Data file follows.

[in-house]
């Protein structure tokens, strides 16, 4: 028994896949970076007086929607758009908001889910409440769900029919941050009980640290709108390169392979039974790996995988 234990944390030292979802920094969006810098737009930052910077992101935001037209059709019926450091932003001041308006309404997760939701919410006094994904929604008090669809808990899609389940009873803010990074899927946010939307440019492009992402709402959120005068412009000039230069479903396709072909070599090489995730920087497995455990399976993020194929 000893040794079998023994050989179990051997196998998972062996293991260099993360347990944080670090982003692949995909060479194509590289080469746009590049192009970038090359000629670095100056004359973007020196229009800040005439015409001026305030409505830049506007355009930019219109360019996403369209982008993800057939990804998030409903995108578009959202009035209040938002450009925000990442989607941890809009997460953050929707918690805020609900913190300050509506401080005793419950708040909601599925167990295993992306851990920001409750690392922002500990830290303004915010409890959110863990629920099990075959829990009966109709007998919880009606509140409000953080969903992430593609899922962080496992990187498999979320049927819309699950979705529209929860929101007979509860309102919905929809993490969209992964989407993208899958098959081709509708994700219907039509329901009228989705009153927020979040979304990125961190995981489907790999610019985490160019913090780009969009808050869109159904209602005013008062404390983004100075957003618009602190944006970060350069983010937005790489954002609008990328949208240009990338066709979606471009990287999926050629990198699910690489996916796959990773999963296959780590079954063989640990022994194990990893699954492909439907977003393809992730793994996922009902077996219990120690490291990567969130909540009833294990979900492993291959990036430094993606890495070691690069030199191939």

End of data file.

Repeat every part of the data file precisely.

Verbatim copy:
[in-house]
């Protein structure tokens, strides 16, 4: 028994896949970076007086929607758009908001889910409440769900029919941050009980640290709108390169392979039974790996995988 234990944390030292979802920094969006810098737009930052910077992101935001037209059709019926450091932003001041308006309404997760939701919410006094994904929604008090669809808990899609389940009873803010990074899927946010939307440019492009992402709402959120005068412009000039230069479903396709072909070599090489995730920087497995455990399976993020194929 000893040794079998023994050989179990051997196998998972062996293991260099993360347990944080670090982003692949995909060479194509590289080469746009590049192009970038090359000629670095100056004359973007020196229009800040005439015409001026305030409505830049506007355009930019219109360019996403369209982008993800057939990804998030409903995108578009959202009035209040938002450009925000990442989607941890809009997460953050929707918690805020609900913190300050509506401080005793419950708040909601599925167990295993992306851990920001409750690392922002500990830290303004915010409890959110863990629920099990075959829990009966109709007998919880009606509140409000953080969903992430593609899922962080496992990187498999979320049927819309699950979705529209929860929101007979509860309102919905929809993490969209992964989407993208899958098959081709509708994700219907039509329901009228989705009153927020979040979304990125961190995981489907790999610019985490160019913090780009969009808050869109159904209602005013008062404390983004100075957003618009602190944006970060350069983010937005790489954002609008990328949208240009990338066709979606471009990287999926050629990198699910690489996916796959990773999963296959780590079954063989640990022994194990990893699954492909439907977003393809992730793994996922009902077996219990120690490291990567969130909540009833294990979900492993291959990036430094993606890495070691690069030199191939």